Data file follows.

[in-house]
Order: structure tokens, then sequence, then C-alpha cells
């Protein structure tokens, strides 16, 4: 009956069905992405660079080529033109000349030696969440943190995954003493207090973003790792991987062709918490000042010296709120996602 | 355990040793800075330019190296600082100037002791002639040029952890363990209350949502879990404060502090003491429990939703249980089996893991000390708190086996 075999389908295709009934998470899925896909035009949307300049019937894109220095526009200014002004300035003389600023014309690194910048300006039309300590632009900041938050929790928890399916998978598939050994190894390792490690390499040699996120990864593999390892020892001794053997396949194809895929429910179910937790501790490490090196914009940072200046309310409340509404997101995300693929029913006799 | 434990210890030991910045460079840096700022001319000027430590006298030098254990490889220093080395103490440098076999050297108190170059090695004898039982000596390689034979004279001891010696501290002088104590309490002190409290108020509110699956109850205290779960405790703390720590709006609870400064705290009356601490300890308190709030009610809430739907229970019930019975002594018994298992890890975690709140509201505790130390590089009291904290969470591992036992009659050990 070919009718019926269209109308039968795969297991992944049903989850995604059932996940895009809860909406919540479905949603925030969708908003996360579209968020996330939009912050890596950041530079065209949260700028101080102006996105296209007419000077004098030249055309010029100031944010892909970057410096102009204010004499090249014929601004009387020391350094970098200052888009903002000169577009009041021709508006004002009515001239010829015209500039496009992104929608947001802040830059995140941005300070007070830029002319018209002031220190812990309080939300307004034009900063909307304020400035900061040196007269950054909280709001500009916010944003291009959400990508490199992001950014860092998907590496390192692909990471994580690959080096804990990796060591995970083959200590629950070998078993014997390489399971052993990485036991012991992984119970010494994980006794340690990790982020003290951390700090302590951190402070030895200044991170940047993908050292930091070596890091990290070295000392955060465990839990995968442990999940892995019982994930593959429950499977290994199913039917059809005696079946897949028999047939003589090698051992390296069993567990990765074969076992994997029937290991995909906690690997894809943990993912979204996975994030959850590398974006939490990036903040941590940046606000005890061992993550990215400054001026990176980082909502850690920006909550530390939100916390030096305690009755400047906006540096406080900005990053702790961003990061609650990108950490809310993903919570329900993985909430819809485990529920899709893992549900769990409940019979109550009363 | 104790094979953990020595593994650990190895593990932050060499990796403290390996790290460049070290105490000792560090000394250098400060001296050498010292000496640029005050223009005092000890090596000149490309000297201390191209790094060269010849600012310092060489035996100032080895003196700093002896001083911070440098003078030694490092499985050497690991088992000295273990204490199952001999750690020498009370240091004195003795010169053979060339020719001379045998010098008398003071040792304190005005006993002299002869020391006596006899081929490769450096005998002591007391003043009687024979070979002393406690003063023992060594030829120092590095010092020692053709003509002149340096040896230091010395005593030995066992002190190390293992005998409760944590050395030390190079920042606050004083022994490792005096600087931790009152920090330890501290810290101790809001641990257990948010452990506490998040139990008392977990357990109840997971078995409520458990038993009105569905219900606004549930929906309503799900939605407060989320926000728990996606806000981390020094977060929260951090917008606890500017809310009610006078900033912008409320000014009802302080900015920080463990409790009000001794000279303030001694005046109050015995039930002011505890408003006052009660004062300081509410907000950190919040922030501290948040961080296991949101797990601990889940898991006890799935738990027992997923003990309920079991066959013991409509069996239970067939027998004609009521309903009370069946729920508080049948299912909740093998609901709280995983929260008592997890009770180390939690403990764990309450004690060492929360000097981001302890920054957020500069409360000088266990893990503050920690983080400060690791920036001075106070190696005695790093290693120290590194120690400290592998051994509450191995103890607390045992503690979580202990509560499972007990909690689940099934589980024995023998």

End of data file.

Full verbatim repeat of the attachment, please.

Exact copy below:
[in-house]
Order: structure tokens, then sequence, then C-alpha cells
């Protein structure tokens, strides 16, 4: 009956069905992405660079080529033109000349030696969440943190995954003493207090973003790792991987062709918490000042010296709120996602 | 355990040793800075330019190296600082100037002791002639040029952890363990209350949502879990404060502090003491429990939703249980089996893991000390708190086996 075999389908295709009934998470899925896909035009949307300049019937894109220095526009200014002004300035003389600023014309690194910048300006039309300590632009900041938050929790928890399916998978598939050994190894390792490690390499040699996120990864593999390892020892001794053997396949194809895929429910179910937790501790490490090196914009940072200046309310409340509404997101995300693929029913006799 | 434990210890030991910045460079840096700022001319000027430590006298030098254990490889220093080395103490440098076999050297108190170059090695004898039982000596390689034979004279001891010696501290002088104590309490002190409290108020509110699956109850205290779960405790703390720590709006609870400064705290009356601490300890308190709030009610809430739907229970019930019975002594018994298992890890975690709140509201505790130390590089009291904290969470591992036992009659050990 070919009718019926269209109308039968795969297991992944049903989850995604059932996940895009809860909406919540479905949603925030969708908003996360579209968020996330939009912050890596950041530079065209949260700028101080102006996105296209007419000077004098030249055309010029100031944010892909970057410096102009204010004499090249014929601004009387020391350094970098200052888009903002000169577009009041021709508006004002009515001239010829015209500039496009992104929608947001802040830059995140941005300070007070830029002319018209002031220190812990309080939300307004034009900063909307304020400035900061040196007269950054909280709001500009916010944003291009959400990508490199992001950014860092998907590496390192692909990471994580690959080096804990990796060591995970083959200590629950070998078993014997390489399971052993990485036991012991992984119970010494994980006794340690990790982020003290951390700090302590951190402070030895200044991170940047993908050292930091070596890091990290070295000392955060465990839990995968442990999940892995019982994930593959429950499977290994199913039917059809005696079946897949028999047939003589090698051992390296069993567990990765074969076992994997029937290991995909906690690997894809943990993912979204996975994030959850590398974006939490990036903040941590940046606000005890061992993550990215400054001026990176980082909502850690920006909550530390939100916390030096305690009755400047906006540096406080900005990053702790961003990061609650990108950490809310993903919570329900993985909430819809485990529920899709893992549900769990409940019979109550009363 | 104790094979953990020595593994650990190895593990932050060499990796403290390996790290460049070290105490000792560090000394250098400060001296050498010292000496640029005050223009005092000890090596000149490309000297201390191209790094060269010849600012310092060489035996100032080895003196700093002896001083911070440098003078030694490092499985050497690991088992000295273990204490199952001999750690020498009370240091004195003795010169053979060339020719001379045998010098008398003071040792304190005005006993002299002869020391006596006899081929490769450096005998002591007391003043009687024979070979002393406690003063023992060594030829120092590095010092020692053709003509002149340096040896230091010395005593030995066992002190190390293992005998409760944590050395030390190079920042606050004083022994490792005096600087931790009152920090330890501290810290101790809001641990257990948010452990506490998040139990008392977990357990109840997971078995409520458990038993009105569905219900606004549930929906309503799900939605407060989320926000728990996606806000981390020094977060929260951090917008606890500017809310009610006078900033912008409320000014009802302080900015920080463990409790009000001794000279303030001694005046109050015995039930002011505890408003006052009660004062300081509410907000950190919040922030501290948040961080296991949101797990601990889940898991006890799935738990027992997923003990309920079991066959013991409509069996239970067939027998004609009521309903009370069946729920508080049948299912909740093998609901709280995983929260008592997890009770180390939690403990764990309450004690060492929360000097981001302890920054957020500069409360000088266990893990503050920690983080400060690791920036001075106070190696005695790093290693120290590194120690400290592998051994509450191995103890607390045992503690979580202990509560499972007990909690689940099934589980024995023998």